Hundreds of people are shouting "Resist!" in responses to a speaker's bullhorn call to "Dump Trump!" in a demonstration a couple of blocks from the arena where President Donald Trump is holding a rally in Cincinnati.

People assembled Thursday at the National Underground Railroad Freedom Center an hour before the president's scheduled 7 p.m. rally at U.S. Bank Arena.

Grassroots organizer Richard Asimus complained that a separate planned demonstration had to be moved because police had blocked off streets near the arena.

Democratic Hamilton County Clerk of Courts Aftab Pureval (PYUR'-vawl), who attended the demonstration, referenced a moment at a Trump rally two weeks ago in North Carolina when the crowd chanted, "Send her back!" about a Somali-born congresswoman of color. Pureval says it was "incredibly sad."

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5:20 p.m.

President Donald Trump says former Vice President Joe Biden "limped" through the Democratic presidential debate.

Offering a review as he left the White House for a trip to Cincinnati on Thursday, the Republican president also thought California Sen. Kamala Harris "did not do well."

Biden was panned for his lackluster performance at the first Democratic presidential debate in June in Miami but appeared to hold his own Wednesday in Detroit as he was attacked by the nine rivals on stage with him. Trump says Biden "limped right through it, but he got through it."

Harris encountered some of the toughest attacks she's faced since becoming a candidate.

Trump says the Democratic race is "boiling down" to four or five of the more than 20 contenders for the party's presidential nomination.

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4:15 p.m.

President Donald Trump says he would "prefer" his supporters not engage in a "send her back" chant directed toward Rep. Ilhan Omar, but that if they do he'll still "love" them.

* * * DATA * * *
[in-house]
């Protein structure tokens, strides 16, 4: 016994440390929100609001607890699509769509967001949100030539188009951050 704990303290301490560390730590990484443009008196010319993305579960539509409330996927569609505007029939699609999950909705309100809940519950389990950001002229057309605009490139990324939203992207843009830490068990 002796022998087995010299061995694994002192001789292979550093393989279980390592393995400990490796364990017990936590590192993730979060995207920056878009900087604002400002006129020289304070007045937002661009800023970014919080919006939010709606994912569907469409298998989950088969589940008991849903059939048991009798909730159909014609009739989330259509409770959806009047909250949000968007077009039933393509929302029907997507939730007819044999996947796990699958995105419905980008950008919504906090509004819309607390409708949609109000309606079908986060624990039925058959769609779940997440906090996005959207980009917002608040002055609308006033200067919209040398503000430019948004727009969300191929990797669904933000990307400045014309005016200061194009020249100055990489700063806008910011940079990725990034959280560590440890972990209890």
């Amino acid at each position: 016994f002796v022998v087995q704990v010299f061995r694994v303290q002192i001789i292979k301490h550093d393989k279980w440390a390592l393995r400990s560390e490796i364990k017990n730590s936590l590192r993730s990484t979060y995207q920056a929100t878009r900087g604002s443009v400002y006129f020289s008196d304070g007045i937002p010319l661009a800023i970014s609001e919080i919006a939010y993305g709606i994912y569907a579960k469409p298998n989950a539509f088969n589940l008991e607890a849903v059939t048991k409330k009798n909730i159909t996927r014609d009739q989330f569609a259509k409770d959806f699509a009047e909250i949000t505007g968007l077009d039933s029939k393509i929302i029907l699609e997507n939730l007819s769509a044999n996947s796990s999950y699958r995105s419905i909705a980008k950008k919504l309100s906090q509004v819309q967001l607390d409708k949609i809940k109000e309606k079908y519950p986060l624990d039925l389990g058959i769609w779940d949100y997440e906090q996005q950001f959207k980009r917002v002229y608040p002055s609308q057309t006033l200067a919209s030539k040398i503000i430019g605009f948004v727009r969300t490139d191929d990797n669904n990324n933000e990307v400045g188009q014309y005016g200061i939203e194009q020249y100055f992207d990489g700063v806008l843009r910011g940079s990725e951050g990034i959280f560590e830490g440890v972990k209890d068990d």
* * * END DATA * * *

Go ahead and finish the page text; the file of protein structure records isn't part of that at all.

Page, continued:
Trump reluctantly distanced himself from the chant after a rally two weeks ago, which followed racist tweets he sent against Omar and three other first-term lawmakers of color. Trump had suggested that if they didn't like the U.S. they should return to where they came from, even though all four are American citizens. The chant at the Greenville, North Carolina, rally sparked widespread condemnation.

Trump says he's unsure what he'll do if supporters bring back the chant at an Ohio rally Thursday. He adds that regardless of what happens, his message to supporters is, "I love them."

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3:30 p.m.

Thousands of people have been lined up hours ahead of President Donald Trump's evening rally in Cincinnati.

Nurse Cynthia Wells says there were some 150 people already there when she arrived a little after 8 a.m., nearly 11 hours before the rally.

The 63-year-old woman is attending her third Trump rally, saying she likes their "energy."

She doesn't expect to hear the "send her back!" chants about a Somali-born congresswoman from a July rally in North Carolina because Trump later expressed his disapproval. She says she won't participate because that isn't his message.

Robyn McGrail was celebrating her 44th wedding anniversary with husband Mike by attending their third Trump rally. She says if the chant begins, she'll probably cheer because she loves her country and if they "don't like America, they should leave."

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12:20 a.m.

President Donald Trump's latest rally will be a test for both candidate and crowd.

The Cincinnati gathering Thursday night will be Trump's first since his audience chanted "Send her back!" about a Somali-born congresswoman during a July rally in North Carolina, raising the prospect of a 2020 presidential campaign increasingly fought along racial lines.

The chant about Democratic congresswoman Ilhan Omar of Minnesota by a roaring Greenville crowd rattled Republicans.

Trump let the chant roll at the rally. Since then, he has issued incendiary tweets and a series of attacks on a veteran African American congressman and his predominantly black district in Baltimore.

Heightening the drama, Trump's rally will come on the heels of two Democratic debates and will take place against a backdrop of simmering racial tension in Cincinnati.